By Leon A Smith
November 30, 2010
Another fascinating day at Nightingale with a visit on Friday from David Baddiel. It’s amazing how generous busy people can be with their time. David kindly schlepped across London to be with a group of Nightingale residents – average age 89 with many of them in their 90’s. He spoke to them in a totally non patronizing way about his background, his work, football and the World Cup, his novels and film.
To speak in a “non patronizing” way to a group of people in their late 80’s/90’s might seem an odd observation to make. But it’s surprising how many people see older people as being in some way stigmatized as if old age in itself is a disease or possibly an infectious one! Just because people are old it does not mean to say that they have no interest in any of the “stuff” that is happening out there which will be associated with younger people – films, football, novels.
Nightingale’s residents who also enjoyed a visit earlier last week from Michael Palin are a sophisticated, enquiring group of people who were very much interested in what both our guest speakers last week had to say. It’s surprising how many of us when talking to a group of older people may be tempted to talk v-e-r-y s-l-o-w-l-y or to shout v-e-r-y l-o-u-d-l-y. That’s because we perceive that many older people are hard of hearing. Many of them are but some of them are not. The challenge for us is to treat people as individual personalities not to herd older people together as a group. The challenge facing Nightingale and other care providers is for all of our staff to have a sufficient insight into the importance of doing this. Nightingale is committed to an ongoing extensive training programme around this very subject for all of its staff.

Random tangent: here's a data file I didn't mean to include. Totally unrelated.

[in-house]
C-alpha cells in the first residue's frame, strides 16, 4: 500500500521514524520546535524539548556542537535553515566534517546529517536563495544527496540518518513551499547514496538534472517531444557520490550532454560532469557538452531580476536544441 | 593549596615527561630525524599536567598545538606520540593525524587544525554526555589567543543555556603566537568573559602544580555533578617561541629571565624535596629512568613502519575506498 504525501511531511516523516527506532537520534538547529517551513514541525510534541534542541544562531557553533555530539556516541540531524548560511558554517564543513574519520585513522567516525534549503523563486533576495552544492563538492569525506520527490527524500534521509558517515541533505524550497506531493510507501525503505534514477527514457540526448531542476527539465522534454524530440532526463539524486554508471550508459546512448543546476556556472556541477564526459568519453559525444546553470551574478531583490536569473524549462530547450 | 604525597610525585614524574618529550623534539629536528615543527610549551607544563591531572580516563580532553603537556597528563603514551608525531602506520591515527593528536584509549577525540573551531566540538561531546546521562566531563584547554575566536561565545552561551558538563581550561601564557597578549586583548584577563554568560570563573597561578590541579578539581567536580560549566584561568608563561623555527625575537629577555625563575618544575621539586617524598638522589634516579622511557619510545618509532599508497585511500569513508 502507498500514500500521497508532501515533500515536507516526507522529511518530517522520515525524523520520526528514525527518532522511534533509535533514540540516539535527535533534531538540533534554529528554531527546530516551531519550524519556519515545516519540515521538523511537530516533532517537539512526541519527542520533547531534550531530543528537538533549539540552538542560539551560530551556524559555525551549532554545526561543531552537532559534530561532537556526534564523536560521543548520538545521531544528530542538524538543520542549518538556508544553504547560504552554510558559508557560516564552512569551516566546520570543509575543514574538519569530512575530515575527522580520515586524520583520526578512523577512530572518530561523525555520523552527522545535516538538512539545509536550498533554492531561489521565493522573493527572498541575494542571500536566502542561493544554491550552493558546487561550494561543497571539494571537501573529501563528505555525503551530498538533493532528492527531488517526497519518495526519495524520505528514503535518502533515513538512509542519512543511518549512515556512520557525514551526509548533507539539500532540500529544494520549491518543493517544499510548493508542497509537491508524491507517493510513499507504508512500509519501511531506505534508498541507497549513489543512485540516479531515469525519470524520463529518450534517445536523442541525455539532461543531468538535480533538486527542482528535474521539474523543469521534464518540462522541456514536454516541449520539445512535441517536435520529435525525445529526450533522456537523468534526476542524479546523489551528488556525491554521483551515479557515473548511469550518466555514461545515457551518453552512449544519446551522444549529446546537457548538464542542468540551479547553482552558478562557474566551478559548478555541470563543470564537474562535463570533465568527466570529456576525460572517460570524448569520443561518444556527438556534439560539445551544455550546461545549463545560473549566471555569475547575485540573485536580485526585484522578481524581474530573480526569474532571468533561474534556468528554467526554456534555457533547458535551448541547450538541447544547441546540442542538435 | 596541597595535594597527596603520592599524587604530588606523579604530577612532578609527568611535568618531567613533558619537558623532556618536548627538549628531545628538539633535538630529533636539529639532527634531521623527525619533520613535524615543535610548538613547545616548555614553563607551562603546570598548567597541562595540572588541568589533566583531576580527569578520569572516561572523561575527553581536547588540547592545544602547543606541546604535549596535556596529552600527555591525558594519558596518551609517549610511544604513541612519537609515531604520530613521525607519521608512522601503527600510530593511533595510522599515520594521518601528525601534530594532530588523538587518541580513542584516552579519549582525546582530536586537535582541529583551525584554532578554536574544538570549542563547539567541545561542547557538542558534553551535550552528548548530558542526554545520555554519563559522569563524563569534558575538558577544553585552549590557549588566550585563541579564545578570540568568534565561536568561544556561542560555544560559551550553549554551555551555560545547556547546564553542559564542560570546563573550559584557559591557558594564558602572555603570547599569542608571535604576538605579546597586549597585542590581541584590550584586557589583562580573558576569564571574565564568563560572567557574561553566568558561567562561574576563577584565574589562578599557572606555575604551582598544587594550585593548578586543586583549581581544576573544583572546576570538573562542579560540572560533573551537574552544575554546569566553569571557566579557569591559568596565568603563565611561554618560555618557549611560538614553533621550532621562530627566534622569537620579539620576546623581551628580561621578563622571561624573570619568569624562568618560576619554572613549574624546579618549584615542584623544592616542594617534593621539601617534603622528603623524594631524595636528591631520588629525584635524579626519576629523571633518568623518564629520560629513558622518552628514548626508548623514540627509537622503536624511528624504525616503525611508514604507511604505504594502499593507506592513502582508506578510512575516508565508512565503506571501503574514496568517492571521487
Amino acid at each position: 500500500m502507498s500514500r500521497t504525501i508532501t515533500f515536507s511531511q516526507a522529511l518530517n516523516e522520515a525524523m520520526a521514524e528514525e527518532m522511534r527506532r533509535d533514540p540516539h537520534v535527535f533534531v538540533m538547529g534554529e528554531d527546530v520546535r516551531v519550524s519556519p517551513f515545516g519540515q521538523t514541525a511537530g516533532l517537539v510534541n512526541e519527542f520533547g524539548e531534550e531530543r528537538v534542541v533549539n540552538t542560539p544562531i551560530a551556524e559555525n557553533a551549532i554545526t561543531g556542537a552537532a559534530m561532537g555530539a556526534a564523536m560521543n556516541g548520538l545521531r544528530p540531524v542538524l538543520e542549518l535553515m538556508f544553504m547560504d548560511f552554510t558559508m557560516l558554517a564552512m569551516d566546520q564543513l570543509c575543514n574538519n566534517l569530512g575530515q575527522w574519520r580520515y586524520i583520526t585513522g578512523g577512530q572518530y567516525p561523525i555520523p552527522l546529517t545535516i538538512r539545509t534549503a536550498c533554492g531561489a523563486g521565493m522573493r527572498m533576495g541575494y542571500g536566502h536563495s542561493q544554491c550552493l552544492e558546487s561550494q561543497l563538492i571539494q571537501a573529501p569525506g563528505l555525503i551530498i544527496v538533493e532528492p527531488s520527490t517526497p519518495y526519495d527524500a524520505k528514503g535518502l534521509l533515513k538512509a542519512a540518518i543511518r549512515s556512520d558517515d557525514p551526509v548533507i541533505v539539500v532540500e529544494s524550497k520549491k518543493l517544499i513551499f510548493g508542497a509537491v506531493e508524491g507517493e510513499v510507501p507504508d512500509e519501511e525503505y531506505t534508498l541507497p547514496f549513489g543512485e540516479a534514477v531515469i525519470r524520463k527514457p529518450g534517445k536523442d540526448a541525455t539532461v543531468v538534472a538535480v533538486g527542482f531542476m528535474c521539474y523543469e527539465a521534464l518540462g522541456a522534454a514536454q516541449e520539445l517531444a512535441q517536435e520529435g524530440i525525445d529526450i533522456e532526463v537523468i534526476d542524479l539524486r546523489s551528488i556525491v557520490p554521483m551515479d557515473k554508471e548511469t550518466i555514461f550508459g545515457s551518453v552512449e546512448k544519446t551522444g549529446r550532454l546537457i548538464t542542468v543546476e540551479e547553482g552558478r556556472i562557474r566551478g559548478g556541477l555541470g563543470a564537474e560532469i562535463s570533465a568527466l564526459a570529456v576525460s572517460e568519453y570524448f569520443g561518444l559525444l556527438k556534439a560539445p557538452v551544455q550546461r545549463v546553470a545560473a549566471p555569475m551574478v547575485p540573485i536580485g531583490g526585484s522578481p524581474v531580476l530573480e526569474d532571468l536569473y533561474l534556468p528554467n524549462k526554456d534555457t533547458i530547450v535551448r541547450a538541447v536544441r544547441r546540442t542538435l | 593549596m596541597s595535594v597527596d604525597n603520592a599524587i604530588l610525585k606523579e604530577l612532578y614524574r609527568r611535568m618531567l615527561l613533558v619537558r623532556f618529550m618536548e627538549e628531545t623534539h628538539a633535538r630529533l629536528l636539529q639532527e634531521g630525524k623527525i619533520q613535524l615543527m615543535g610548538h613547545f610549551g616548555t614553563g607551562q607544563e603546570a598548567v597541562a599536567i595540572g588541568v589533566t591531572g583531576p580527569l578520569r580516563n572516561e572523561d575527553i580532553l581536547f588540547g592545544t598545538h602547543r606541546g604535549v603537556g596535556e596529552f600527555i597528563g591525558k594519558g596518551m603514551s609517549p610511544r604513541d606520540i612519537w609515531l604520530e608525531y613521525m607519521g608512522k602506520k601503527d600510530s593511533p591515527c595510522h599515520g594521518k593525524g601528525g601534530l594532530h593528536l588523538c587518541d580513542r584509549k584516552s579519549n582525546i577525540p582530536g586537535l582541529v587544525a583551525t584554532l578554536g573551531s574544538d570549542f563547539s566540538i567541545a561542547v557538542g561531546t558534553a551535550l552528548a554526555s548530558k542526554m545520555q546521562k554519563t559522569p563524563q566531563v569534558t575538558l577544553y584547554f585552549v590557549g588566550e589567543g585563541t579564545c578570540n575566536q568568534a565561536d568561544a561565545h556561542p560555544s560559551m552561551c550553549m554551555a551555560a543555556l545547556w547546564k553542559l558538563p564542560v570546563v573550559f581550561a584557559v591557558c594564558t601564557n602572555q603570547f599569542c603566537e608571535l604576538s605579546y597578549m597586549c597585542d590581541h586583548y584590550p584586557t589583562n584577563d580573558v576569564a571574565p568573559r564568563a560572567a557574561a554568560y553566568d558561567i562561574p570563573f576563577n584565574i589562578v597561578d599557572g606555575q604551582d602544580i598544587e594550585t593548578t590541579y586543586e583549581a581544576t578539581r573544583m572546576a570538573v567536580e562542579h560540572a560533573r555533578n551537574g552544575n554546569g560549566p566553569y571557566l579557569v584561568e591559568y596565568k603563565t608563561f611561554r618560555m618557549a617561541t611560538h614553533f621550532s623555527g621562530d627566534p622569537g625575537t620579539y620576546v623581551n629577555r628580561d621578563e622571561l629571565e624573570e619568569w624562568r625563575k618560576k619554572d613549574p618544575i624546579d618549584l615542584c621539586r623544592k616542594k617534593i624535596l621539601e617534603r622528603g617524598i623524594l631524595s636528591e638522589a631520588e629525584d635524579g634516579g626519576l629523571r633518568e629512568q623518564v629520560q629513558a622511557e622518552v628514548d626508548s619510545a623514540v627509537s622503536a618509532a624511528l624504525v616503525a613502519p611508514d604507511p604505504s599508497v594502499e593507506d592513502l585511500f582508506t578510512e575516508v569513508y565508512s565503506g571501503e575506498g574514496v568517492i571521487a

For many people working with older people in itself is stigmatized. For me it’s a privilege. It may be clichéd but the fact is that coming in to contact on a day to day basis with this group of people who have been through so much in their lives, who have so much knowledge, wisdom and experience is simply fascinating. It’s important that society recognizes that working with a group of people in their 80s and 90s that have been through so much is indeed a privilege and it is equally important that we de-stigmatise the role of the carer which is currently not held in the highest esteem by society. We all have a role to play in increasing the status of the carer on whom we are and will be so dependent in our old age.
Many of our carers at Nightingale are as inspirational as the people for whom they care.
Best wishes for a Happy Chanukah!